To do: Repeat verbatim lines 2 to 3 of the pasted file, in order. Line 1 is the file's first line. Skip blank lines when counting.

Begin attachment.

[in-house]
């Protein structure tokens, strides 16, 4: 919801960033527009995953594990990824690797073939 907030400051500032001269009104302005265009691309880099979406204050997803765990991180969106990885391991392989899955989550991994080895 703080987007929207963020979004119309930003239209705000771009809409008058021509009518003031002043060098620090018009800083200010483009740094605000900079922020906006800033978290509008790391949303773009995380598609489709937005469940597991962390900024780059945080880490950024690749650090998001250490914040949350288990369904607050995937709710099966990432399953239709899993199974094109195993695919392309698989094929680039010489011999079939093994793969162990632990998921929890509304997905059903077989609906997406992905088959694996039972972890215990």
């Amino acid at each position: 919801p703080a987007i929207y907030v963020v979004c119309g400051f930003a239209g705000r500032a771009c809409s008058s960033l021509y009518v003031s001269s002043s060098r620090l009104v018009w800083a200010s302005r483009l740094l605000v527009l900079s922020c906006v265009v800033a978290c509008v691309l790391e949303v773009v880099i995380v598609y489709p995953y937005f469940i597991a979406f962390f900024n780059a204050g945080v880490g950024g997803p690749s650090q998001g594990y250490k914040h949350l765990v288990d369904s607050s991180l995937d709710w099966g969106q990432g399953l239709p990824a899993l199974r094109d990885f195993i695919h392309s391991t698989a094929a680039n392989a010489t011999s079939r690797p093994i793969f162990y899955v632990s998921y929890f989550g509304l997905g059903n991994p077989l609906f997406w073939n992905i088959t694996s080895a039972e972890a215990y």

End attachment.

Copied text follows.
């Protein structure tokens, strides 16, 4: 919801960033527009995953594990990824690797073939 907030400051500032001269009104302005265009691309880099979406204050997803765990991180969106990885391991392989899955989550991994080895 703080987007929207963020979004119309930003239209705000771009809409008058021509009518003031002043060098620090018009800083200010483009740094605000900079922020906006800033978290509008790391949303773009995380598609489709937005469940597991962390900024780059945080880490950024690749650090998001250490914040949350288990369904607050995937709710099966990432399953239709899993199974094109195993695919392309698989094929680039010489011999079939093994793969162990632990998921929890509304997905059903077989609906997406992905088959694996039972972890215990």
């Amino acid at each position: 919801p703080a987007i929207y907030v963020v979004c119309g400051f930003a239209g705000r500032a771009c809409s008058s960033l021509y009518v003031s001269s002043s060098r620090l009104v018009w800083a200010s302005r483009l740094l605000v527009l900079s922020c906006v265009v800033a978290c509008v691309l790391e949303v773009v880099i995380v598609y489709p995953y937005f469940i597991a979406f962390f900024n780059a204050g945080v880490g950024g997803p690749s650090q998001g594990y250490k914040h949350l765990v288990d369904s607050s991180l995937d709710w099966g969106q990432g399953l239709p990824a899993l199974r094109d990885f195993i695919h392309s391991t698989a094929a680039n392989a010489t011999s079939r690797p093994i793969f162990y899955v632990s998921y929890f989550g509304l997905g059903n991994p077989l609906f997406w073939n992905i088959t694996s080895a039972e972890a215990y």